Several thousand people have demonstrated on the French Caribbean island of Martinique as the expiry of the statute of limitations approaches in the chlordecone contamination case. The insecticide, which was proven to be toxic in the 1960s, is believed to have poisoned more than 90 percent of the adult population of Martinique and Guadeloupe.
Organisers said up to 15,000 people (5,000 according to police) took part in the weekend march, outraged that it may be too late according to French law to prosecute those responsible for authorising and marketing the insecticide whose dangerous effects on humans they say had been known as early as the 1960s.
Several associations from Martinique and Guadeloupe filed a legal complaint over the poisoning of their islands in 2006, triggering an investigation two years later.
But during a hearing by an investigating magistrate in January of this year in Paris they were told that the case may fall under French statute of limitation rules which would make it impossible to pursue their action.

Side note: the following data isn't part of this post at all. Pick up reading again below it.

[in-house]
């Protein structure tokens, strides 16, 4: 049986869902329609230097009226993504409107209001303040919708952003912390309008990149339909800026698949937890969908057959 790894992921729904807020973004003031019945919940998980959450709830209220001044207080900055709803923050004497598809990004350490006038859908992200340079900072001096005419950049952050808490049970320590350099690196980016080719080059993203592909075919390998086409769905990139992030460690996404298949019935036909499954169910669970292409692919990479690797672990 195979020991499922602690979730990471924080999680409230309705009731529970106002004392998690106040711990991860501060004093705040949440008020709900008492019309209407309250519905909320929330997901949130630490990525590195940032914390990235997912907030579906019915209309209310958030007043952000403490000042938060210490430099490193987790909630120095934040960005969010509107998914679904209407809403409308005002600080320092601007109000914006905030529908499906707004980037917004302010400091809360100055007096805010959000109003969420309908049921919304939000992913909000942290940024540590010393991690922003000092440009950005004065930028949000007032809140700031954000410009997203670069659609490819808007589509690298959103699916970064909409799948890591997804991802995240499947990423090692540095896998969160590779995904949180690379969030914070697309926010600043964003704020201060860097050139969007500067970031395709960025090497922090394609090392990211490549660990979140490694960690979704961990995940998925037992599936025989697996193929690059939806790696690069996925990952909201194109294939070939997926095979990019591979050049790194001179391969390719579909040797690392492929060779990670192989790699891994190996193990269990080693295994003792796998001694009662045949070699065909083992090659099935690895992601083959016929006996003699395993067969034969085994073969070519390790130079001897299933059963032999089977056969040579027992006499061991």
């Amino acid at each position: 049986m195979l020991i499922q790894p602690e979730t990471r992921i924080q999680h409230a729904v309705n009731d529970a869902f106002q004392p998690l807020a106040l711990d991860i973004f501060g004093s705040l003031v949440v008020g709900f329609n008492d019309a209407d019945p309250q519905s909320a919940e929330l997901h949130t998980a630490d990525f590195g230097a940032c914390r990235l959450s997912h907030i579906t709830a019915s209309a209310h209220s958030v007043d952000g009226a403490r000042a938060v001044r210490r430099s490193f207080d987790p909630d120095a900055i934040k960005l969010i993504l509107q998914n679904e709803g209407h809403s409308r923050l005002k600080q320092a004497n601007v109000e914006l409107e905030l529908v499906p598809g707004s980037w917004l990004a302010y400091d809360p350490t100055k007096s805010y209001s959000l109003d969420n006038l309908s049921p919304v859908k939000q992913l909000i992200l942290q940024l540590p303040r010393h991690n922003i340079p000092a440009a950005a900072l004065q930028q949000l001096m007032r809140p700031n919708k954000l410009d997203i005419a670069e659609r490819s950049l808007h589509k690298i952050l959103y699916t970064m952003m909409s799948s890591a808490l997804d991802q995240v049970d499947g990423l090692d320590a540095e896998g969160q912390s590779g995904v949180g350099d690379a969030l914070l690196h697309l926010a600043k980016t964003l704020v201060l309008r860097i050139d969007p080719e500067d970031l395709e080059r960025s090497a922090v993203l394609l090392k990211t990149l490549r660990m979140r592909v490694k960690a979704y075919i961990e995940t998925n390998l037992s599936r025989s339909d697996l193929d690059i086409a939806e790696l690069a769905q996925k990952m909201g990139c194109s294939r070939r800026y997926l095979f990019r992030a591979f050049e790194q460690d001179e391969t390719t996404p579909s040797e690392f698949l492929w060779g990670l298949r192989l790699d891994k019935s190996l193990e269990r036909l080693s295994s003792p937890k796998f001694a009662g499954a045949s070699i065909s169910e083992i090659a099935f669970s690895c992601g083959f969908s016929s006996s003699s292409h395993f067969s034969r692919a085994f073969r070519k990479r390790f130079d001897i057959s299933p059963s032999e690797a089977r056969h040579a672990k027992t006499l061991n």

The announcement sparked widespread anger on the islands, resulting in Saturday's demonstration, with "No Impunity" seen written on placards.
The chlordecone was widely used between 1972 and 1993 to protect banana plantations from insects in Martinique and neighbouring Guadeloupe, two French territories (DOM-TOM) in the Caribbean.
Over 90 percent of the adult population of Martinique and Guadeloupe suffer from chlordecone poisoning, according to Santé Publique France, the French public health agency.
Chlordecone, also known as Kepone, has been linked to prostate cancer -- the rate of which in Martinique and Guadeloupe is among the highest in the world -- as well as stomach and pancreatic cancer.
In 2009, the Stockholm Convention on Persistent Organic Pollutants banned its use worldwide.
"Thousands are mobilised to respond to...the statute of limitations," said Francis Carole, a local left-wing politician, who said the island's soil was likely to remain contaminated for hundreds of years.
"The government pretended to accept legal action but did nothing, except wash its hands of this bit by bit," said Harry Bauchaint, a member of the Peyi-A political movement. "The government must protect all French people," he said.
'Not stopping here'
Around 300 people demonstrated at a simultaneous Guadeloupe gathering, according to a local organiser, while some 200 took to the streets in Paris.
"The entire French population should mobilise to make sure the statute of limitations doesn't apply," said Toni Mango, head of the Kolektif Doubout Pou Gwadloup association.
He said this was the first such demonstration since the Covid pandemic, "but we're not stopping here".